The Linear Neutrality of Saint Laurent’s Sac de Jour

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Styling by Agata Belcen

Is it possible for a handbag encapsulate the minimalism of the contemporary gallery space? Saint Laurent’s pleasing white leather Sac de Jour appears to, argues Hannah Tindle

TextHannah TindlePhotographyChris RhodesPhotographic EditorHolly Hay

Saint Laurent Sac de Jour

Dove white and black calfskin with bonded leather lining and black chrome hardware, 12.5" x 9.8" x 6.4"

The achromatic quality of white is associated with neutrality and fresh beginnings; reminiscent of the spotless margins of a blank canvas simply begging to be scribbled upon, or a new page to be filled with thoughts. So it comes as no surprise that the linear walls of contemporary art spaces are habitually coated with fresh licks of white paint, providing a backdrop for the autonomous essence of artworks to be revealed. Art historian Alfred H. Barr Jr. – appointed as the first director of New York’s MoMA in 1929 – pioneered the roots of this gallery model, revolutionising the manner in which art could be displayed by championing the modern exhibition space as a minimalistic vessel.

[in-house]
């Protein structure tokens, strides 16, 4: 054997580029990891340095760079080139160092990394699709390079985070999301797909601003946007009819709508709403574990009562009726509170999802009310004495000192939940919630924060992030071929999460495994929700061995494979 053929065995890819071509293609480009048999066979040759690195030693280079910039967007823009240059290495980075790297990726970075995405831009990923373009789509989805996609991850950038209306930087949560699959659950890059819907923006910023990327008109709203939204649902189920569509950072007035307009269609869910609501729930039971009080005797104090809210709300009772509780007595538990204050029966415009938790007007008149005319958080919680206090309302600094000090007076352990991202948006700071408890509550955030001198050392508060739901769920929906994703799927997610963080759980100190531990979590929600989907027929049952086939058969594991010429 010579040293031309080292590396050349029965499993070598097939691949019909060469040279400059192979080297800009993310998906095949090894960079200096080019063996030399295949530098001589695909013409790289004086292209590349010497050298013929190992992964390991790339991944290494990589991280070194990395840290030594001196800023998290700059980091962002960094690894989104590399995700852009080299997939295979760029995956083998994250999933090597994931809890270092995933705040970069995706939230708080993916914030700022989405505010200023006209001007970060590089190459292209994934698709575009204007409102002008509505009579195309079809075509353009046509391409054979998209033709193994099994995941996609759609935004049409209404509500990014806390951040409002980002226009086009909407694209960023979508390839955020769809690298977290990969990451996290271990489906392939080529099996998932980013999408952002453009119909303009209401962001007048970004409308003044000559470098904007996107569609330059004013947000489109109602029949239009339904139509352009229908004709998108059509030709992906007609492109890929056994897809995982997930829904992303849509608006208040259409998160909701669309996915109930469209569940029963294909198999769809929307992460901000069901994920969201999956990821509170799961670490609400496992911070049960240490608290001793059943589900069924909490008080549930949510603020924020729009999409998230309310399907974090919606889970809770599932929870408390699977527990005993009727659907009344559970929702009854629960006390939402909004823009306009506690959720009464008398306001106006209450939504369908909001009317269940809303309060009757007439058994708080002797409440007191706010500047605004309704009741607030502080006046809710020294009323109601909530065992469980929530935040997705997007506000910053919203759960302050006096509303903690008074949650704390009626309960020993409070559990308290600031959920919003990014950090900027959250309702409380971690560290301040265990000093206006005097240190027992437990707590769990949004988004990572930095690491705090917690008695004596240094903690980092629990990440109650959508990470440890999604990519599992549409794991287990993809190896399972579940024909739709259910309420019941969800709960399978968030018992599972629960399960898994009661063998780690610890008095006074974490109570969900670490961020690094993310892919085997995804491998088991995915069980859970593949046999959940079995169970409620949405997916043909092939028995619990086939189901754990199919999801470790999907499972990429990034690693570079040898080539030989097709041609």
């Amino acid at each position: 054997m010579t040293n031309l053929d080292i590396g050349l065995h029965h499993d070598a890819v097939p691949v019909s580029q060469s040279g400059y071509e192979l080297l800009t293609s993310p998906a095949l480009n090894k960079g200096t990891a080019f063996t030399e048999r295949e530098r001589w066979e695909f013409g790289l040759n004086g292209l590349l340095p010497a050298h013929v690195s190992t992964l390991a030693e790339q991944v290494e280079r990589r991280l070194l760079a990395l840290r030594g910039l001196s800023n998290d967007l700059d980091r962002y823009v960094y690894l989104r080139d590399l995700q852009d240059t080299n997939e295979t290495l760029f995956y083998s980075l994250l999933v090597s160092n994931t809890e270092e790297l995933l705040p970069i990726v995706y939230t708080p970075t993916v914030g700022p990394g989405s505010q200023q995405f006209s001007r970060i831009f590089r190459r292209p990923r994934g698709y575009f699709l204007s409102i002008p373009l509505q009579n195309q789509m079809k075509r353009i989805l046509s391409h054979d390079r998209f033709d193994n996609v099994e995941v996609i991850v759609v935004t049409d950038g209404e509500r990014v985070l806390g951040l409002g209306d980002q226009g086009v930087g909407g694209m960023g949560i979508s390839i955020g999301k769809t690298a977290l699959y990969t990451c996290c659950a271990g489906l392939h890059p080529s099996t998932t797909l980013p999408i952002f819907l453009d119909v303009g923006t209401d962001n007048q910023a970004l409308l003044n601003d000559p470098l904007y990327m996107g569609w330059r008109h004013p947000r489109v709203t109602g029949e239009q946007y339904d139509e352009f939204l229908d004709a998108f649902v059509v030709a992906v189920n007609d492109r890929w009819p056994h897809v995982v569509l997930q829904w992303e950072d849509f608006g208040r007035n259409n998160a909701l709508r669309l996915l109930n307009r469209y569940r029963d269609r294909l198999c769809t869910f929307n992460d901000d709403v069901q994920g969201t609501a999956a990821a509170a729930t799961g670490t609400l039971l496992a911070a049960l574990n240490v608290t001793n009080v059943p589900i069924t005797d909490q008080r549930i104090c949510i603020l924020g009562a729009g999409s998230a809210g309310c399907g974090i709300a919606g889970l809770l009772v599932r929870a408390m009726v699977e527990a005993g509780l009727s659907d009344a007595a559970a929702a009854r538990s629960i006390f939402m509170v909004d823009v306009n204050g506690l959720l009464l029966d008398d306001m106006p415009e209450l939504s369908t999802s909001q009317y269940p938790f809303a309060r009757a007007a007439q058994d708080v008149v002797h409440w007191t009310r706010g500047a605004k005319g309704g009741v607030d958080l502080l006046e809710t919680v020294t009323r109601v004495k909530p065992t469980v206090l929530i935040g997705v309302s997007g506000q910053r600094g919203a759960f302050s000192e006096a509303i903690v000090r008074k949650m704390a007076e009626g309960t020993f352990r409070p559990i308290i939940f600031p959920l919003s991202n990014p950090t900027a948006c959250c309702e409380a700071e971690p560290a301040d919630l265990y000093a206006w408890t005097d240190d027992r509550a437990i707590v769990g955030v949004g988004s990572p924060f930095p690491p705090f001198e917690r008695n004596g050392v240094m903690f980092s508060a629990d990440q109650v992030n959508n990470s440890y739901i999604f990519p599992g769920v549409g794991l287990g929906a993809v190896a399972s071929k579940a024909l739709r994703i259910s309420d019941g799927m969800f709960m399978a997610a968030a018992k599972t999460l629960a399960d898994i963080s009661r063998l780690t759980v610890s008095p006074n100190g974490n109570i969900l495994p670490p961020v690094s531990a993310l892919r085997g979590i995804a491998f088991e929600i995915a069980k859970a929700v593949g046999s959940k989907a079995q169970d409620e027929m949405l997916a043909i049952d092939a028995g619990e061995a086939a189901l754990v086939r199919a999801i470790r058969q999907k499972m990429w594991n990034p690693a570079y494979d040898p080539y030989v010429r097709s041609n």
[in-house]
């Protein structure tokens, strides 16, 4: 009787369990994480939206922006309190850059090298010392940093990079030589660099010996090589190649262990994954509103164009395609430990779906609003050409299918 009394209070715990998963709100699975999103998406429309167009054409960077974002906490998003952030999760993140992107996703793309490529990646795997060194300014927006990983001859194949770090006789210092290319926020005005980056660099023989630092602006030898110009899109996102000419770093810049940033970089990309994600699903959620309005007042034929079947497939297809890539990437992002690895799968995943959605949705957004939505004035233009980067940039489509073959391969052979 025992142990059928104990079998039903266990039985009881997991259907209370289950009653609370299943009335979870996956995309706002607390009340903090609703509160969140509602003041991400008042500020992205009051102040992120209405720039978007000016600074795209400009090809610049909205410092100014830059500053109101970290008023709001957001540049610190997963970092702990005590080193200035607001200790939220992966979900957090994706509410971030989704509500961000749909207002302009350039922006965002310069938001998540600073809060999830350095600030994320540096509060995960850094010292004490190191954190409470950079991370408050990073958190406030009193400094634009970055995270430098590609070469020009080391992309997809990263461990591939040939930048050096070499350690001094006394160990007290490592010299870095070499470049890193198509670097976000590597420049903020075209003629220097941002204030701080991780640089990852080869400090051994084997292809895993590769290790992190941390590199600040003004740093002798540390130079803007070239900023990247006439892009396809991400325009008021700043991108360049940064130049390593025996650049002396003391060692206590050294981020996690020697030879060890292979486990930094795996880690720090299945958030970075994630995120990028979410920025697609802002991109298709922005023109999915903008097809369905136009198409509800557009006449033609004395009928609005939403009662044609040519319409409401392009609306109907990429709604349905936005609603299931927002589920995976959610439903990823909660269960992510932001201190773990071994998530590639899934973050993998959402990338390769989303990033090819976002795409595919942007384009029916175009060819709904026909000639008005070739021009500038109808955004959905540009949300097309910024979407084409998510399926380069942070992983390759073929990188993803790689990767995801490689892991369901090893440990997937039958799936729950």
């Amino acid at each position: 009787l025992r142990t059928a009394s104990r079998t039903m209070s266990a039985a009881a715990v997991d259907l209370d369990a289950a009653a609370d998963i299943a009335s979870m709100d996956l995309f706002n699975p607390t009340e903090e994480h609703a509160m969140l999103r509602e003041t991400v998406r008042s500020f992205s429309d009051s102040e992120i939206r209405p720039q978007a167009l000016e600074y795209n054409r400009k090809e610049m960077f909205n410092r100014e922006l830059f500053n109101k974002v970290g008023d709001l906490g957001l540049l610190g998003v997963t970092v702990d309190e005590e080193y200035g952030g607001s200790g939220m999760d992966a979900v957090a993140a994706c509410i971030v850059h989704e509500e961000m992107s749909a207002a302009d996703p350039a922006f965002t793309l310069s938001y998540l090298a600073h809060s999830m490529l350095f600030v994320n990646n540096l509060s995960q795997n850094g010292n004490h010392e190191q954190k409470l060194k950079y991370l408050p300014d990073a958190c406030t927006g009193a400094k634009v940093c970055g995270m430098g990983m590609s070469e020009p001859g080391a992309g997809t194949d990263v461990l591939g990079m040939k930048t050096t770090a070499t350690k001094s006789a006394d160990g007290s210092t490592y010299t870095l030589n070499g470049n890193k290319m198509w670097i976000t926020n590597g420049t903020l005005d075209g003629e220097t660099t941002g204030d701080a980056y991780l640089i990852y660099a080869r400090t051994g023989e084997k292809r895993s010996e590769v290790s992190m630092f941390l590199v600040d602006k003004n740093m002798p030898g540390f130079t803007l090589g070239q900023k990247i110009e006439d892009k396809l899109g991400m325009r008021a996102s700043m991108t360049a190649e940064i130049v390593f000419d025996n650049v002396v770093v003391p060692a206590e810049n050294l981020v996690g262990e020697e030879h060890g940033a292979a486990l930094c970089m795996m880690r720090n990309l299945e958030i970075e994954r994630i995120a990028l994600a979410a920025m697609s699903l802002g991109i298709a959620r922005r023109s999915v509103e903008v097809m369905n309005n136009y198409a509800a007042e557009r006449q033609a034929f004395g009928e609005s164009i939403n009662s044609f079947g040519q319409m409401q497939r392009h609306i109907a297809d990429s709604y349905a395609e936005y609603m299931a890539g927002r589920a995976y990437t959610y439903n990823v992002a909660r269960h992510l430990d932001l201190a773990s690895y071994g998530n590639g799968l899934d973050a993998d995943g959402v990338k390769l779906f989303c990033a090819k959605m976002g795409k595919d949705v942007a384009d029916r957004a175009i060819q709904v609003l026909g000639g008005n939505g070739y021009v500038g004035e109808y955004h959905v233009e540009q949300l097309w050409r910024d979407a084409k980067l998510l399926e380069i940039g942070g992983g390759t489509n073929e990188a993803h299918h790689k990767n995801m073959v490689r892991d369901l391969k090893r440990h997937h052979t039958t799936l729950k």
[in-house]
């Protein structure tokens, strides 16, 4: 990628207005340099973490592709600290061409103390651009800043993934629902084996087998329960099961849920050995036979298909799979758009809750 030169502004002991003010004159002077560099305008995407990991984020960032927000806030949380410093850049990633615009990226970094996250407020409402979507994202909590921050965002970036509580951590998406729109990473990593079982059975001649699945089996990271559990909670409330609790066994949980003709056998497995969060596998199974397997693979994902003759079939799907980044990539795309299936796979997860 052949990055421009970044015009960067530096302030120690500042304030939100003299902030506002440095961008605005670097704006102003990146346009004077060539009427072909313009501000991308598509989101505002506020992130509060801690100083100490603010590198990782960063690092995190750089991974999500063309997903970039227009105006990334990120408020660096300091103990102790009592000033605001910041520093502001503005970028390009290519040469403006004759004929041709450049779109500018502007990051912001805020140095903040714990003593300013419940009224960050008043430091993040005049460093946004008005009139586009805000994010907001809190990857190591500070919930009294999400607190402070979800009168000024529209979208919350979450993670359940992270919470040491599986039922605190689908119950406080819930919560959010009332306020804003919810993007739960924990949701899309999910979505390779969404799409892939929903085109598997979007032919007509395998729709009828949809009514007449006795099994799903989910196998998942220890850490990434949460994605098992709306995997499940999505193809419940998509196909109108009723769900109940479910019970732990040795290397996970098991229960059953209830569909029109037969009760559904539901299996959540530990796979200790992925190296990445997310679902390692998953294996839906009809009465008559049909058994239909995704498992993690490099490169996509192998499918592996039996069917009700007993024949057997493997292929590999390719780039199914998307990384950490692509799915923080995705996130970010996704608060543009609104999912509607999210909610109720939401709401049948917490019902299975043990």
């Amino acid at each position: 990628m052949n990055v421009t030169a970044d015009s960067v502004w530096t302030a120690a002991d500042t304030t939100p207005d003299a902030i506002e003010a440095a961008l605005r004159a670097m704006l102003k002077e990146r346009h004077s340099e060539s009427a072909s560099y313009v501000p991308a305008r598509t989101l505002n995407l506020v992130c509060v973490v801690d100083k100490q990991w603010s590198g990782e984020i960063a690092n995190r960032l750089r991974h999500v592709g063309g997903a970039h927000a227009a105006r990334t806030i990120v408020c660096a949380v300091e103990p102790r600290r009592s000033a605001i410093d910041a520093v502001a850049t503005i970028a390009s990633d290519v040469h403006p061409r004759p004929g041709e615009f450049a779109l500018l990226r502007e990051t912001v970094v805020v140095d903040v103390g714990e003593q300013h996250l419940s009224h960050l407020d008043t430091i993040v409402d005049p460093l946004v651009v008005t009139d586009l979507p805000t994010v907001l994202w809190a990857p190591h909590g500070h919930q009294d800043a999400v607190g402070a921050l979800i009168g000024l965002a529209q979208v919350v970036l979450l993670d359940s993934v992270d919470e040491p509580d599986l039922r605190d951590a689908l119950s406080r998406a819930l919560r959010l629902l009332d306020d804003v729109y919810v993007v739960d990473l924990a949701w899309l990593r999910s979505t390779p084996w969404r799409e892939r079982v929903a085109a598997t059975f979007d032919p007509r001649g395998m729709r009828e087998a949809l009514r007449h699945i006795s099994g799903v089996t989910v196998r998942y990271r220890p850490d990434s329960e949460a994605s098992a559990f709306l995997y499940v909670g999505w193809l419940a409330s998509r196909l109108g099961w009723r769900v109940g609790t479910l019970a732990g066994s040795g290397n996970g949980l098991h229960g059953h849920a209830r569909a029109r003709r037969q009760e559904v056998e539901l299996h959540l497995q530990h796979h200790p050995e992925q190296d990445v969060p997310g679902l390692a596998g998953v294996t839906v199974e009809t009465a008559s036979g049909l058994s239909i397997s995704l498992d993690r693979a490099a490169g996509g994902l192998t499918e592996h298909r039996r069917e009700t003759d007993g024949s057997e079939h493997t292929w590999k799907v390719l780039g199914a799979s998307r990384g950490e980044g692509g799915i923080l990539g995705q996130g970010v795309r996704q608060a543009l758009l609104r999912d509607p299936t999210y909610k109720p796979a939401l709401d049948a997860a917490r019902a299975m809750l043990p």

Despite frequent disapproval amongst critics and theorists, the clinical aesthetic of the “white cube” has endured the world over as a neutral receptacle, placing emphasis upon the formal and conceptual qualities of art objects and new media alike. The clean lines forming the rectilinear leather structure of Saint Laurent’s Sac de Jour transform a handbag into a gallery maquette; a neutral accessory to be worn with almost any ensemble one desires, and a space to be filled with a plethora of personal objects – from the sculptural attributes of a hairbrush to the painterly potential of lipsticks.